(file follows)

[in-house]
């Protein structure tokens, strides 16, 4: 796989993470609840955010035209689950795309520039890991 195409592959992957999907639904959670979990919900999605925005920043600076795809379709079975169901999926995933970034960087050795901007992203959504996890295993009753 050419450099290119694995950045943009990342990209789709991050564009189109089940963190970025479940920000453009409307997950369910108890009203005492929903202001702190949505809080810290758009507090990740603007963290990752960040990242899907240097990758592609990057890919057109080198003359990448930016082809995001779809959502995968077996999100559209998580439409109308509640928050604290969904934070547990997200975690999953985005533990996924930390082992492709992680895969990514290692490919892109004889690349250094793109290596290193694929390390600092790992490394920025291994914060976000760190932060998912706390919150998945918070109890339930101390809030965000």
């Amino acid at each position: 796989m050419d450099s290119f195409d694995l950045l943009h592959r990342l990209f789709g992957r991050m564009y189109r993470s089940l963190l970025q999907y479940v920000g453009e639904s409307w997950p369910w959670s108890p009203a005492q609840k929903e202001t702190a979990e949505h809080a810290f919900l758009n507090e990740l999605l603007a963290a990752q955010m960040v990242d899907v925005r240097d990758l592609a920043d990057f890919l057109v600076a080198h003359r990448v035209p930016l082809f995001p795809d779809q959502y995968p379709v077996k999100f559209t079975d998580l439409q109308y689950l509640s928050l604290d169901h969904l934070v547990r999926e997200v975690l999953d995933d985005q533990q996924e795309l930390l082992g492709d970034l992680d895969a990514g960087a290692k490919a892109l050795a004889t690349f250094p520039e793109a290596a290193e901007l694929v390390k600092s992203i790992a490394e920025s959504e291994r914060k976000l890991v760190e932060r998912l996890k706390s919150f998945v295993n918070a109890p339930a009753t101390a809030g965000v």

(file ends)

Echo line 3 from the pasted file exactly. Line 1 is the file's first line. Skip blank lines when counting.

């Amino acid at each position: 796989m050419d450099s290119f195409d694995l950045l943009h592959r990342l990209f789709g992957r991050m564009y189109r993470s089940l963190l970025q999907y479940v920000g453009e639904s409307w997950p369910w959670s108890p009203a005492q609840k929903e202001t702190a979990e949505h809080a810290f919900l758009n507090e990740l999605l603007a963290a990752q955010m960040v990242d899907v925005r240097d990758l592609a920043d990057f890919l057109v600076a080198h003359r990448v035209p930016l082809f995001p795809d779809q959502y995968p379709v077996k999100f559209t079975d998580l439409q109308y689950l509640s928050l604290d169901h969904l934070v547990r999926e997200v975690l999953d995933d985005q533990q996924e795309l930390l082992g492709d970034l992680d895969a990514g960087a290692k490919a892109l050795a004889t690349f250094p520039e793109a290596a290193e901007l694929v390390k600092s992203i790992a490394e920025s959504e291994r914060k976000l890991v760190e932060r998912l996890k706390s919150f998945v295993n918070a109890p339930a009753t101390a809030g965000v």